I've just come across an Introduction to Philosophy course on Coursera which sounds rather interesting. I'm planning on enrolling later today - it'll be a nice way to spend the summer. :)

 

I've tried reading some philosophical works myself, and while there are some authors I'm glad I've stumbled upon such as Sartre, a lot of the theories go over my head. I feel something like Coursera will give me more of a foundation first.

 

I took some philosophy courses as an undergraduate alongside the psychology I was actually studying. I really liked philosophy. I will look at those youtube channels you mentioned, I will also look into the Coursera course on philosophy, it sounds interesting.

 

 

I studied Philosophy in college for my minor subject and I freaking loved it. I still have my books on philosophy of mind, morality, ethics and free will. A bunch of that ties in interestingly to psychology, if you have any interest in that - or maybe not ties in, but they provide two different views of questions, like how if we don't have free will how does that affect our moral responsibility to do things, and given that science shows physiologically we don't have free will, then why psychologically do we feel like we do, etc. I've been meaning to do that Coursera Philosophy course for a while to refresh my memory.

 

While the study of free will is fascinating, I was not aware that science shows that we don't have free will. There are some clever experiments that make one question when a decision is made versus when we consciously perceive the decision, but I am not sure any show we don't have free will.

Edited by Lumo

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While the study of free will is fascinating, I was not aware that science shows that we don't have free will. There are some clever experiments that make one question when a decision is made versus when we consciously perceive the decision, but I am not sure any show we don't have free will.

 

That's what I meant, I was typing fast and summarizing badly. We don't become conscious of decisions to do things until after those actions have already begun, sometimes up to several seconds after. The obvious issue with it being it's hard to pin down the precise moment a test subject makes a decision, because we have only their word for it, and it takes time for them to vocalize it.

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That's what I meant, I was typing fast and summarizing badly. We don't become conscious of decisions to do things until after those actions have already begun, sometimes up to several seconds after. The obvious issue with it being it's hard to pin down the precise moment a test subject makes a decision, because we have only their word for it, and it takes time for them to vocalize it.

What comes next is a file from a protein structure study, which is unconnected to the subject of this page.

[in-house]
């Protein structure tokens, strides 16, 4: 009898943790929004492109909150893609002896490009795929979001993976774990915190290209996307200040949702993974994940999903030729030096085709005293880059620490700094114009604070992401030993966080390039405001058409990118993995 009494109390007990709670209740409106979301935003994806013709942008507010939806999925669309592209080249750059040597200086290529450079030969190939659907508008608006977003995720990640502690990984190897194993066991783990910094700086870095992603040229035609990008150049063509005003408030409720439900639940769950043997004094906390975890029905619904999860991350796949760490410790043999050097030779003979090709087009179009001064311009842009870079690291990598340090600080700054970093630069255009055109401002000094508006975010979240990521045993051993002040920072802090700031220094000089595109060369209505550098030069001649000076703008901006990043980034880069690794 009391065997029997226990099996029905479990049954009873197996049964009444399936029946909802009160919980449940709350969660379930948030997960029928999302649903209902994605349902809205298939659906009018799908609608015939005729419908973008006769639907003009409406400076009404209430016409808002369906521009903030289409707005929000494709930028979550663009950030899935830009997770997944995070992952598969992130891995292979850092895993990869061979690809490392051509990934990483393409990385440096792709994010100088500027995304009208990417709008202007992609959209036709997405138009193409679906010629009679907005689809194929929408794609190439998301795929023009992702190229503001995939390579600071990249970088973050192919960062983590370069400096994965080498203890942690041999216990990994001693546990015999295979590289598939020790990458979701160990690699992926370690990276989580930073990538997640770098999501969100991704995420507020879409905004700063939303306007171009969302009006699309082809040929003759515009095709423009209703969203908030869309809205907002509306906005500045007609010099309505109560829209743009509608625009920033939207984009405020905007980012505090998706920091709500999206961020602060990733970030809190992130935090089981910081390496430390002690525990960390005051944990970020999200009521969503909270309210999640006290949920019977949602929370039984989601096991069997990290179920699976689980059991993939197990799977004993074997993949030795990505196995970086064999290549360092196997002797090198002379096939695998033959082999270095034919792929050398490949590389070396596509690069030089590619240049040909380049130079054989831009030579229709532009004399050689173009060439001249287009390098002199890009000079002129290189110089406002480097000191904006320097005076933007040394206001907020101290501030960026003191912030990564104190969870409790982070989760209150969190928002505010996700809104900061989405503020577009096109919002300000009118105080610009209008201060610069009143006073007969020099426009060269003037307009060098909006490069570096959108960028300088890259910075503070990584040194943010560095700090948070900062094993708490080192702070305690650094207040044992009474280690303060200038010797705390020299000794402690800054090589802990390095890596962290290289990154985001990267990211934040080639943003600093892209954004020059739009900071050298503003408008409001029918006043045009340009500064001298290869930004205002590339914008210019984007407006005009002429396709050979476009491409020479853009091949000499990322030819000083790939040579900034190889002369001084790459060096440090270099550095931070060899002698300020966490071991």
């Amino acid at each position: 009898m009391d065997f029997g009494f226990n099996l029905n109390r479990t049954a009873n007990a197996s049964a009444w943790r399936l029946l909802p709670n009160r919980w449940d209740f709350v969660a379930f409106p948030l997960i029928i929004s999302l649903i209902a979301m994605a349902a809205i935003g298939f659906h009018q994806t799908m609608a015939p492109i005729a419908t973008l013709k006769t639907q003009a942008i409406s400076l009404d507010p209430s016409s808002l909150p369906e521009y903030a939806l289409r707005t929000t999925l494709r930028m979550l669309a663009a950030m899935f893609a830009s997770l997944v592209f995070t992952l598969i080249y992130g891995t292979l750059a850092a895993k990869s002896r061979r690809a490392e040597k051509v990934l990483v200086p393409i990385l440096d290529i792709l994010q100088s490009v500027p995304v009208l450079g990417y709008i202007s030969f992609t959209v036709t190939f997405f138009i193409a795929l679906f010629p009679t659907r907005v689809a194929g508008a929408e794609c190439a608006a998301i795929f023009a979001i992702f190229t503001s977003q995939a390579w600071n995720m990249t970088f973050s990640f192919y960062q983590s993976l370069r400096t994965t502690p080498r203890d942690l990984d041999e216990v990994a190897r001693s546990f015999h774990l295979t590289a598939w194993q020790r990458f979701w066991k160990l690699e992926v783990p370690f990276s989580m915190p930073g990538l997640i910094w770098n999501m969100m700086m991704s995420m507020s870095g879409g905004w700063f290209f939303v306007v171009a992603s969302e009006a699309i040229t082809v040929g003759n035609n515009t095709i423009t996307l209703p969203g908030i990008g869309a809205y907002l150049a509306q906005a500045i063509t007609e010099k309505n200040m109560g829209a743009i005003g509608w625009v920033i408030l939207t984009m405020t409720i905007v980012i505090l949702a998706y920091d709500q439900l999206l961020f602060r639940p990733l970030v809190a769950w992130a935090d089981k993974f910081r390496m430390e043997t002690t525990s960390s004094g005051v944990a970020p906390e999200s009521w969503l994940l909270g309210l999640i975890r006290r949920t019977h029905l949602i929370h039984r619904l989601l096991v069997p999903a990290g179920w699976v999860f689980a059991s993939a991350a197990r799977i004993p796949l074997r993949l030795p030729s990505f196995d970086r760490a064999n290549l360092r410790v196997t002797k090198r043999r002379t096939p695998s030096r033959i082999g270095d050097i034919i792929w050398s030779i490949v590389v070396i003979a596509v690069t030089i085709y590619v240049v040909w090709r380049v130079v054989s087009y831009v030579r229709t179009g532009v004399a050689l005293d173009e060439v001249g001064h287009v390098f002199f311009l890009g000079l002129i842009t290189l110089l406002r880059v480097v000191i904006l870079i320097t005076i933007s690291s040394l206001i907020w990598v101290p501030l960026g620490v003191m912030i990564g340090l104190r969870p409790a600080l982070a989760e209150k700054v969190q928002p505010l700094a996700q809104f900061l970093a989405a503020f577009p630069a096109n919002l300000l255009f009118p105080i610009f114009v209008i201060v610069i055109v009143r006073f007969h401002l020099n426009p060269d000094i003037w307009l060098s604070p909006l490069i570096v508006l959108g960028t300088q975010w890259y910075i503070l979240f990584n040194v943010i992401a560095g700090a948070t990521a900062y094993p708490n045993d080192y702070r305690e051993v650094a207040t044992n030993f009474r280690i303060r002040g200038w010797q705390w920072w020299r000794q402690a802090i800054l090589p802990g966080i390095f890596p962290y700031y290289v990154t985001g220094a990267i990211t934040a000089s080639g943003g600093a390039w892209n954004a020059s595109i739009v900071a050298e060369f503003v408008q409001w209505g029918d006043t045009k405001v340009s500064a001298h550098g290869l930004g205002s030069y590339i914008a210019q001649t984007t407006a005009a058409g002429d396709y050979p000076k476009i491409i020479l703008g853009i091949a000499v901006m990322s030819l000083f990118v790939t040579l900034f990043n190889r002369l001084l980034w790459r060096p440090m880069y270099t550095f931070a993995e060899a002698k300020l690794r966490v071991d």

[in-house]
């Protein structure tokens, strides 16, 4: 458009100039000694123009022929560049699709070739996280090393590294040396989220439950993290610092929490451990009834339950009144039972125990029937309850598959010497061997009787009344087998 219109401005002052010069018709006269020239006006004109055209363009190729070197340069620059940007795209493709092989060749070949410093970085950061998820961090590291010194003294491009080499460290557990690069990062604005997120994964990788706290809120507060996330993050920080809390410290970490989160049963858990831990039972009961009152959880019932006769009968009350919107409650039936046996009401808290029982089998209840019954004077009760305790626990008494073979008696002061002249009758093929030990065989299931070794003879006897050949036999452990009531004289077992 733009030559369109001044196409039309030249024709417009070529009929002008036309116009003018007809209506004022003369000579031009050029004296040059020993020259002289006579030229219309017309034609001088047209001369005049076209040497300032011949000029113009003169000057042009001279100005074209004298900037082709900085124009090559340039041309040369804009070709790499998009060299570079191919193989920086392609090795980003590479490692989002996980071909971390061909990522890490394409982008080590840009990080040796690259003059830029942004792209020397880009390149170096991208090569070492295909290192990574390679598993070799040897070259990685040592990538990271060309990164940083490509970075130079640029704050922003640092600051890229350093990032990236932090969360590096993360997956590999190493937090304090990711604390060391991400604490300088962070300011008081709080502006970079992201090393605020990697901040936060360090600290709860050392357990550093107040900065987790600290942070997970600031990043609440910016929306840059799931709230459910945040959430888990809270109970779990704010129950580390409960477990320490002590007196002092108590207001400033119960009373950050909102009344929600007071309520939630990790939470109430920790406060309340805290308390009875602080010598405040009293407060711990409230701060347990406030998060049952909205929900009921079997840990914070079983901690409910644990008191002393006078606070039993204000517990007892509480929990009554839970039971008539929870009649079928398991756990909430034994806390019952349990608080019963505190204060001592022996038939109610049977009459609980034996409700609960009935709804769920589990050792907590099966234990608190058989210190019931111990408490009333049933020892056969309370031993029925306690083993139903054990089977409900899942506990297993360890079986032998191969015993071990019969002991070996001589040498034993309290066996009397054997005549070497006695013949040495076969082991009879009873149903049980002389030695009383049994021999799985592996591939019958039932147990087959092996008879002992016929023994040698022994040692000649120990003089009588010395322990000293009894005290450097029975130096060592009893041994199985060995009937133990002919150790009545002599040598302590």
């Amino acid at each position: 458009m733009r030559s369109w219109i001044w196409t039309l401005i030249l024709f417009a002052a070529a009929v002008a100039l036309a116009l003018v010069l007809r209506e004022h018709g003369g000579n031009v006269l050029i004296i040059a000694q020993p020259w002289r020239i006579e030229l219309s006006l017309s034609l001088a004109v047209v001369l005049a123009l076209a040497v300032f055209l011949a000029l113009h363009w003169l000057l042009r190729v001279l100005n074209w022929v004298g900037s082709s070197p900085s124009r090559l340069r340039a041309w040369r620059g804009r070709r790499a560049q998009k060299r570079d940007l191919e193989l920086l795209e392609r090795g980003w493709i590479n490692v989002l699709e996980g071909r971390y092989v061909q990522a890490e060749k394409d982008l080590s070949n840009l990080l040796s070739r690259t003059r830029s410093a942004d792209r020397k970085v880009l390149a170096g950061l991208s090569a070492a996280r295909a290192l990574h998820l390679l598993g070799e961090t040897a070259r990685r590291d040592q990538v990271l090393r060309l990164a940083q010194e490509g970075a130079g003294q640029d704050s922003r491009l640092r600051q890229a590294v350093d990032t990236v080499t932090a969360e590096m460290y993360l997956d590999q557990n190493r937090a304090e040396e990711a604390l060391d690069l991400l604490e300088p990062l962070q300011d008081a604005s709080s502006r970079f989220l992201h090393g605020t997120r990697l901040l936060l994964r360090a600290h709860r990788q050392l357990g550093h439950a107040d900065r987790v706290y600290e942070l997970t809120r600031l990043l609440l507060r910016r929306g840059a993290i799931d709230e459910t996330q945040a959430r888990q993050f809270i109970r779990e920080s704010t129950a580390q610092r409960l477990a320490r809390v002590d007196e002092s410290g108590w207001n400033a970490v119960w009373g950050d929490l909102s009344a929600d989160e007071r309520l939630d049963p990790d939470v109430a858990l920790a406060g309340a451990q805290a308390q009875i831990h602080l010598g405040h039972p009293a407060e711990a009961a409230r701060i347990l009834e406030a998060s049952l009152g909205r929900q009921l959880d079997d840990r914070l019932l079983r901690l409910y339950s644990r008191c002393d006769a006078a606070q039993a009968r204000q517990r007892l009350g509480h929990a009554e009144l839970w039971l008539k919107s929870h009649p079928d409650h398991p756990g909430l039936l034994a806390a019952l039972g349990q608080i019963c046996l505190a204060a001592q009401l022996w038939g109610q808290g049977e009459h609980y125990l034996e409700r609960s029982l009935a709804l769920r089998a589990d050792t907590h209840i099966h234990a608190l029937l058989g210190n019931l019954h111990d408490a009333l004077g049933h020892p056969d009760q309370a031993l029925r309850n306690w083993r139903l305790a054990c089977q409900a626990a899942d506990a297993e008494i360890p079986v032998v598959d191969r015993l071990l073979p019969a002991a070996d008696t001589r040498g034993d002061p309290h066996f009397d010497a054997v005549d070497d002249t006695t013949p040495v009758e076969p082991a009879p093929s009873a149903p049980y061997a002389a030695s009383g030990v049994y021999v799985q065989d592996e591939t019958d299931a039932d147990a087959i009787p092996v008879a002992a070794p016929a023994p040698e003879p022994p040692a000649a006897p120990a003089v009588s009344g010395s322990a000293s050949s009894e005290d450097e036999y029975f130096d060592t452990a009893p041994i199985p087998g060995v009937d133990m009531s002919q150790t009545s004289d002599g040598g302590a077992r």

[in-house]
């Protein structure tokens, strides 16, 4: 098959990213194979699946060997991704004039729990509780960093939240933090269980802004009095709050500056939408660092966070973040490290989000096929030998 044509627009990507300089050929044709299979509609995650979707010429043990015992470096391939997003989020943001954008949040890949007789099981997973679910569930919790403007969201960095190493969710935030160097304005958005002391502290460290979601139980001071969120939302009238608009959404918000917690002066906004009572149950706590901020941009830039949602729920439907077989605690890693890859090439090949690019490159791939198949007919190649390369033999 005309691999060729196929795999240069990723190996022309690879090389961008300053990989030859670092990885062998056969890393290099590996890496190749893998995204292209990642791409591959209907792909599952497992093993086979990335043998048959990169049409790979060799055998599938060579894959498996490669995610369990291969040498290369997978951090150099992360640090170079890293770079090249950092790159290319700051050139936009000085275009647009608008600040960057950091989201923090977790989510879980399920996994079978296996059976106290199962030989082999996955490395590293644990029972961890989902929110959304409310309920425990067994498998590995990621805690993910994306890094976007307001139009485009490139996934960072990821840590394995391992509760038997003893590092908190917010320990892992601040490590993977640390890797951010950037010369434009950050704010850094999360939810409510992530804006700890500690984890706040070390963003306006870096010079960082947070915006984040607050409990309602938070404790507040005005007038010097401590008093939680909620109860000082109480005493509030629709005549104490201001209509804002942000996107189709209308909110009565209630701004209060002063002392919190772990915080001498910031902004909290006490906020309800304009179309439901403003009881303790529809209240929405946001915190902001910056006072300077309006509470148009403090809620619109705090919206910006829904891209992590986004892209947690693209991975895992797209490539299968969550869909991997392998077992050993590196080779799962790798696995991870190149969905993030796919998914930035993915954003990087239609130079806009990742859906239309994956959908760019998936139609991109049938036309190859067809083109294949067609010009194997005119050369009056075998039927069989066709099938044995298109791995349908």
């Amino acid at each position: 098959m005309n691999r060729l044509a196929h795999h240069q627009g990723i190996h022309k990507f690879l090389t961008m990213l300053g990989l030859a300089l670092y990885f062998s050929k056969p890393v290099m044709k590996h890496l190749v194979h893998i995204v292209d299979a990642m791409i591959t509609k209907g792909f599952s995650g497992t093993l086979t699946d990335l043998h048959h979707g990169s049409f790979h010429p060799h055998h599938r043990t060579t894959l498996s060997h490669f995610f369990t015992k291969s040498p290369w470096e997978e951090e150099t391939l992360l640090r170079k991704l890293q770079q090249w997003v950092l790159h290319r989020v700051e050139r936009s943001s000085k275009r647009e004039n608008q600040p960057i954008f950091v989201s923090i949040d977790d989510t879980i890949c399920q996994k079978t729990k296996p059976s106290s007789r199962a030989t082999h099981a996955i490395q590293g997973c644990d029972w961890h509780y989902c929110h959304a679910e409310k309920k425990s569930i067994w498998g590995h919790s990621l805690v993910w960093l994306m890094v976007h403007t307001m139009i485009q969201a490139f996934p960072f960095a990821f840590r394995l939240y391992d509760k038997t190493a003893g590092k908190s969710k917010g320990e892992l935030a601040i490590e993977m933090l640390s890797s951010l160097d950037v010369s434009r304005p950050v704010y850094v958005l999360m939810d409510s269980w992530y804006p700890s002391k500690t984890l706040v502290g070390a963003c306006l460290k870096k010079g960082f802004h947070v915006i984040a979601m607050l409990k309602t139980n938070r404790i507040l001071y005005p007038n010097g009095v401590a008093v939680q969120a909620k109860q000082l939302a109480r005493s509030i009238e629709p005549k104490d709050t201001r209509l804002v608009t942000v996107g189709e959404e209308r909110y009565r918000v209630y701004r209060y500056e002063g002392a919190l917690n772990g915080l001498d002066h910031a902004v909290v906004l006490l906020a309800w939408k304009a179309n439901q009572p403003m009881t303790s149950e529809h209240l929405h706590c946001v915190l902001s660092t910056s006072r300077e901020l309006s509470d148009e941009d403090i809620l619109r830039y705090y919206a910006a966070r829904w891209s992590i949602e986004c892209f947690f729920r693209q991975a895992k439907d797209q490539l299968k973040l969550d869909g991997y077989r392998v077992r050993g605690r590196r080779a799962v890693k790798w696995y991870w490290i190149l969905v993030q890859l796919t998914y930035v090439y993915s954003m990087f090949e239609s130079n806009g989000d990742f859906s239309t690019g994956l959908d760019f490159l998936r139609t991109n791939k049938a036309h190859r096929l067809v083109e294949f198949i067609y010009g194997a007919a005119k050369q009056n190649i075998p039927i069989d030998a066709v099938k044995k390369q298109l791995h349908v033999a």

Yes, I remember one study in particular where the participants had to look at a screen and make a decision about what they saw (for example, I agree or I disagree)  and then they had to press a button with their left hand for one choice or their right hand for the other choice. Their brains were being scanned throughout the experiment and from the scans the experimenters could reliably predict almost seven seconds before the participant pressed either button, which button they would ultimately press. The participants claimed they made the decision a split second before pressing the left or right button, putting the results of the scan before when they claimed to make the decision. I found that weird, but as you say, it's very hard, if not impossible, to get the timing accurate in these studies as it relies on believing what the participant said about something that is hard to pin down.

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I actually find the philosophy side of the free will stuff far more interesting - there are no conclusive answers but some very interesting questions and reasoning! I still have my Intro to Free Will text from college, I must re-read it.

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Very interesting discussion about free will to which I feel I am unable to contribute as an amateur philosopher. :P